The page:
You can offer bits of your wisdom through blog posts, or literally offer free samples of your products like they do in grocery stores.

There’s a reason why they’re so persuasive and translate to more sales.

2. “I have to ask my spouse”

One of the objections I hear often is definitely “I have to ask my husband/wife.”

According to Jordan, this is only a valid argument if your prospect is making a significant investment like buying a house.

Everything else is only a way to say: “I’m not convinced by what you’re telling me.”

There are a few ways to overcome those objections and turn your product into the best thing since sliced bread for your customers:

  • Don’t address leads’ objections. Instead, deflect them and loop back around to benefits.
  • If you’re asking your prospect to make a decision that requires other stakeholders’ input, make sure they’re present at your meeting.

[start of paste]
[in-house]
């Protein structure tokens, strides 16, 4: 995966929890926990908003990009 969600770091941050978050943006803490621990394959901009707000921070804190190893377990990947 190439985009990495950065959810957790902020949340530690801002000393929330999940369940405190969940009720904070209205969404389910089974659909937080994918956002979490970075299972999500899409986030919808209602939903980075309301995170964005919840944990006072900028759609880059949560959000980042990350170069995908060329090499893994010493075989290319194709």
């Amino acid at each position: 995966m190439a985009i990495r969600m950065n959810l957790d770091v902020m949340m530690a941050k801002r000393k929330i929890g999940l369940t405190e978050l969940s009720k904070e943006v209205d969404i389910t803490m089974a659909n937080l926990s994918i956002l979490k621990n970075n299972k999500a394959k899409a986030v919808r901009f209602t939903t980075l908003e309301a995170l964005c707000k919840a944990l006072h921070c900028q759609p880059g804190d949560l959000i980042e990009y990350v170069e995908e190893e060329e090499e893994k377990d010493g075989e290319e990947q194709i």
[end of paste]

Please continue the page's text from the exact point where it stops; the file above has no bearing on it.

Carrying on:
• The key is to make yourself a trustworthy salesperson. Speak about your experience, and relate to your prospect on a human level. For example, Belfort mentions one situation related to the “I need to ask my wife” objection. He approached his prospect by saying: “Of course, John, but I’ve been in this business for a long time, and I can guarantee she doesn’t ask you every time she wants to buy a pair of shoes.
  • Make your company and your product trustworthy. Ideally, the prospect will have already reviewed testimonials from people just like them.

Finally, bring back the conversation to the prospect. Ask them: “Well John, does the idea make sense to you?”

Deflect the objection. Then, go back and emphasize the benefits again. Convince the prospect of what you’re telling them.

You’ll see the objection smokescreen melt before your very eyes.

3. Forget your goals, and focus on your vision

Finally, Jordan has advice for entrepreneurs that’s not strictly related to sales, but it can help you understand your life’s work and your products better.

We’re all obsessed with our goals and getting there.

Jordan says: Transcend your goal setting and focus on your vision.

You have to create a detailed vision of your life.

Imagine where you want to be in five years personally, and imagine where you want your business to be in five years.

Then, understand your vision.

Know why you want your life to look like that.